Widening a hole or a cavity
Widening a hole
Boring is normally the fastest method, for the same reasons as drilling, but hole milling is sometimes a good alternative. Two alternate milling methods can be used: circular ramping (3-axis) or circular milling (2-axis). Circular ramping is preferred when the hole is deeper than ap max or in vibration-sensitive applications. In addition, the roundness/concentricity of the hole becomes better when ramping, especially with long overhangs. Roundness will be improved if the workpiece is rotated instead of moving the milling cutter in a circular path in both circular ramping and milling operations. Widening a cavity
Internal shoulder milling and plunge milling require a starting hole and should be compared to ramping a cavity directly into a solid block.
- Ramping (3-axis) is advantageous because it only requires one tool and can produce 3D shapes, making it suitable for profile milling. If applied with high feed techniques (light and fast), the cutting forces will be directed in a favorable manner that minimizes vibration problems
- Plunge milling often solves problems with long overhangs and/or deep cavities
- Internal shoulder milling requires more programming than plunge milling, but it is faster
Internal shoulder milling
Rest (remaining stock) milling
When the roughing of a cavity is completed, stock often remains, especially in corners. Plunge milling with a smaller cutter is one method for coming closer to the finished shape. Slicing (light and fast) is another technique often used in corner milling. Trochoidal milling is one type of slicing technique that is also used for milling slots, pockets etc.
Plunging in corners
Slicing technique – light and fast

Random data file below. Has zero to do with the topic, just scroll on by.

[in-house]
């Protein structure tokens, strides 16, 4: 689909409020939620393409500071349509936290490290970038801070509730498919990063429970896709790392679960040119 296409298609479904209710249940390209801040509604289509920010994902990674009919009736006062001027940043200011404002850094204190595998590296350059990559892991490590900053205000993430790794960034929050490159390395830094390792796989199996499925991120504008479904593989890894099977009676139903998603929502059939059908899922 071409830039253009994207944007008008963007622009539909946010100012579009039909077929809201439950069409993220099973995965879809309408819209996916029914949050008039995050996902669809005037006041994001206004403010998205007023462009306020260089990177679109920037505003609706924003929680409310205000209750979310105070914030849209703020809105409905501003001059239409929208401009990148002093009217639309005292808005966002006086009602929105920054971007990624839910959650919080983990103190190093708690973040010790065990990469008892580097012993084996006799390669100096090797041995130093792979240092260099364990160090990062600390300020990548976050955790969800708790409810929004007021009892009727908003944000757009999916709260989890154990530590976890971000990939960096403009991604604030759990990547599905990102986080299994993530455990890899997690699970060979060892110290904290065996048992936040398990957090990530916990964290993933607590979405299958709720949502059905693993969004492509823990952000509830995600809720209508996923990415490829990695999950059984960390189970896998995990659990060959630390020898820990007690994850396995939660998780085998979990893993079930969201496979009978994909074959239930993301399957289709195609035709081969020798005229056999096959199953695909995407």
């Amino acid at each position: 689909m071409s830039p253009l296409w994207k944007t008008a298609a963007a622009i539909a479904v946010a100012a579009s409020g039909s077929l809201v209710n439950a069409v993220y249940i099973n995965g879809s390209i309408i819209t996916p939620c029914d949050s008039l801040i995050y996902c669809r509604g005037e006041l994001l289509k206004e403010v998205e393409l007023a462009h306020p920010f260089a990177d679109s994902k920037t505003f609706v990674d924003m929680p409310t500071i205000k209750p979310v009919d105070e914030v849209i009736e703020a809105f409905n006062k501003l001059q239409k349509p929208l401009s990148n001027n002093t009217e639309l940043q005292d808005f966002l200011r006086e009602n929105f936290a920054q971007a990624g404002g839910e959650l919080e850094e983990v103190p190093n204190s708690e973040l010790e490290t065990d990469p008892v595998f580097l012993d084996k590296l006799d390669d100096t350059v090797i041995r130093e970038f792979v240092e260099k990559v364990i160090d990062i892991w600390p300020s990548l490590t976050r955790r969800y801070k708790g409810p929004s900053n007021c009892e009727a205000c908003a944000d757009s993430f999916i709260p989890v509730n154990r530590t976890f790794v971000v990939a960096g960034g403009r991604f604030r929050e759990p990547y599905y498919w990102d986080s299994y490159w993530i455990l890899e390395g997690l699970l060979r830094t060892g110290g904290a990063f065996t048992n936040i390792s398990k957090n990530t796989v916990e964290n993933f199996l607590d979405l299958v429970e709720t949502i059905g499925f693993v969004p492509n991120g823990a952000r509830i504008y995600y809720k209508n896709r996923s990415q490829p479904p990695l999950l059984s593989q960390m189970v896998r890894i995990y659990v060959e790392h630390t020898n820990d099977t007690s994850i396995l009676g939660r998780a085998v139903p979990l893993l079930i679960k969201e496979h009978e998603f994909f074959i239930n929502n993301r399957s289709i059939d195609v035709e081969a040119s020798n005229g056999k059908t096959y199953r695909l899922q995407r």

Slicing in corners
How to open up / widen a cavity or pocket
There are two clear strategies: 1. Circular ramping (3-axis) – small ap
Use a cutter with a small entering angle. A round insert cutter is another alternative.
This “light and fast” technique provides an excellent metal removal rate and is the First choice for less stable machines (according to ISO 40) and when the cavity has a profiled shape, i.e. die and mold.
Note: Avoid machining all the way against a 90° shoulder, because the effect of a low approach angle will be lost, i.e. the depth of cut increases dramatically.
2. Circular milling (2-axis) – large ap
- Maximum cutter diameter = 1.5 x component corner radius
- Circular ramp to depth – counterclockwise
- Roll into the next cut
- Radial cut – max. ae = 70% DC
- Axial cut for round insert cutter 25% iC
- Tool path radius in the corner = DC
- Reduce corner feed
Drill a hole, then change to a shoulder end mill or a long edge cutter. A typical application area is found in aerospace framing – titanium machining. Application hints
Ensure good chip evacuation to prevent re-cutting of chips / chip jamming:
- A horizontal spindle (ISO 50) is preferred
- High pressure coolant or compressed air with through tool coolant
- DC should be no greater than 75% of hole dia. Use a large axial cut – maximum ae = 2 x DC
The drilled hole should be entered in a circular path:
- Control radial engagement, maximum ae = 30% of DC
Control radial engagement to minimize vibration in corners and to maximize productivity:
- Use the largest radius possible in the corners, spiral morph programming
- Use the largest DC possible and complete rest milling separately at no greater than 1.5 x the corner radius